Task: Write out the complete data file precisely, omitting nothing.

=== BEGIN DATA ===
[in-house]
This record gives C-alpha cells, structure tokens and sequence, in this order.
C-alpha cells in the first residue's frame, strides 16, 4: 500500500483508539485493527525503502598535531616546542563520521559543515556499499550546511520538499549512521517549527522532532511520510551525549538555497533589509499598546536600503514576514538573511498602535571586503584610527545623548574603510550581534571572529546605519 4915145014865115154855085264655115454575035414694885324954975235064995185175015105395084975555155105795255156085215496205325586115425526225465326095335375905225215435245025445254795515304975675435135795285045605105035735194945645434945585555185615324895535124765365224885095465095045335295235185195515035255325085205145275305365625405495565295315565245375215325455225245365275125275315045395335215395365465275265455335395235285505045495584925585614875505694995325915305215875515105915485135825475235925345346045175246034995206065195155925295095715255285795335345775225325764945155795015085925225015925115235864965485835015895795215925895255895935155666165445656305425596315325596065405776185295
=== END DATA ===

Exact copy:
[in-house]
This record gives C-alpha cells, structure tokens and sequence, in this order.
C-alpha cells in the first residue's frame, strides 16, 4: 500500500483508539485493527525503502598535531616546542563520521559543515556499499550546511520538499549512521517549527522532532511520510551525549538555497533589509499598546536600503514576514538573511498602535571586503584610527545623548574603510550581534571572529546605519 4915145014865115154855085264655115454575035414694885324954975235064995185175015105395084975555155105795255156085215496205325586115425526225465326095335375905225215435245025445254795515304975675435135795285045605105035735194945645434945585555185615324895535124765365224885095465095045335295235185195515035255325085205145275305365625405495565295315565245375215325455225245365275125275315045395335215395365465275265455335395235285505045495584925585614875505694995325915305215875515105915485135825475235925345346045175246034995206065195155925295095715255285795335345775225325764945155795015085925225015925115235864965485835015895795215925895255895935155666165445656305425596315325596065405776185295